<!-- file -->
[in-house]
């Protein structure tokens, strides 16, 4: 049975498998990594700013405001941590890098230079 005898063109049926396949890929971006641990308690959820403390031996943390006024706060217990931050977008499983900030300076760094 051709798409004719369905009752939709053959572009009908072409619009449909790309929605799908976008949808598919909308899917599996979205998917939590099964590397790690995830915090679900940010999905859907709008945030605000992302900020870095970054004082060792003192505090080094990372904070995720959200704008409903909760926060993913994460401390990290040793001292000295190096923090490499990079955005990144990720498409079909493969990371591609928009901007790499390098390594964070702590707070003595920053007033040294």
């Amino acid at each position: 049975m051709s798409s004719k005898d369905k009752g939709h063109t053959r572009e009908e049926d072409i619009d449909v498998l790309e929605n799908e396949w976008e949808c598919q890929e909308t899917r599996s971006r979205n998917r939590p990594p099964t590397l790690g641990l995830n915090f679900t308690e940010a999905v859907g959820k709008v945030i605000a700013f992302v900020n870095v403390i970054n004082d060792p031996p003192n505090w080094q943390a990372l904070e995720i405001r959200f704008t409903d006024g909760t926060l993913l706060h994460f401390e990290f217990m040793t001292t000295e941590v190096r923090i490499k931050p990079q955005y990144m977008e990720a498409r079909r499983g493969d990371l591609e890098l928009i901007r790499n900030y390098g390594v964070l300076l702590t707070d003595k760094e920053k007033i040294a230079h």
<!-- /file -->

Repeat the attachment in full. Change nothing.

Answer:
[in-house]
């Protein structure tokens, strides 16, 4: 049975498998990594700013405001941590890098230079 005898063109049926396949890929971006641990308690959820403390031996943390006024706060217990931050977008499983900030300076760094 051709798409004719369905009752939709053959572009009908072409619009449909790309929605799908976008949808598919909308899917599996979205998917939590099964590397790690995830915090679900940010999905859907709008945030605000992302900020870095970054004082060792003192505090080094990372904070995720959200704008409903909760926060993913994460401390990290040793001292000295190096923090490499990079955005990144990720498409079909493969990371591609928009901007790499390098390594964070702590707070003595920053007033040294």
């Amino acid at each position: 049975m051709s798409s004719k005898d369905k009752g939709h063109t053959r572009e009908e049926d072409i619009d449909v498998l790309e929605n799908e396949w976008e949808c598919q890929e909308t899917r599996s971006r979205n998917r939590p990594p099964t590397l790690g641990l995830n915090f679900t308690e940010a999905v859907g959820k709008v945030i605000a700013f992302v900020n870095v403390i970054n004082d060792p031996p003192n505090w080094q943390a990372l904070e995720i405001r959200f704008t409903d006024g909760t926060l993913l706060h994460f401390e990290f217990m040793t001292t000295e941590v190096r923090i490499k931050p990079q955005y990144m977008e990720a498409r079909r499983g493969d990371l591609e890098l928009i901007r790499n900030y390098g390594v964070l300076l702590t707070d003595k760094e920053k007033i040294a230079h």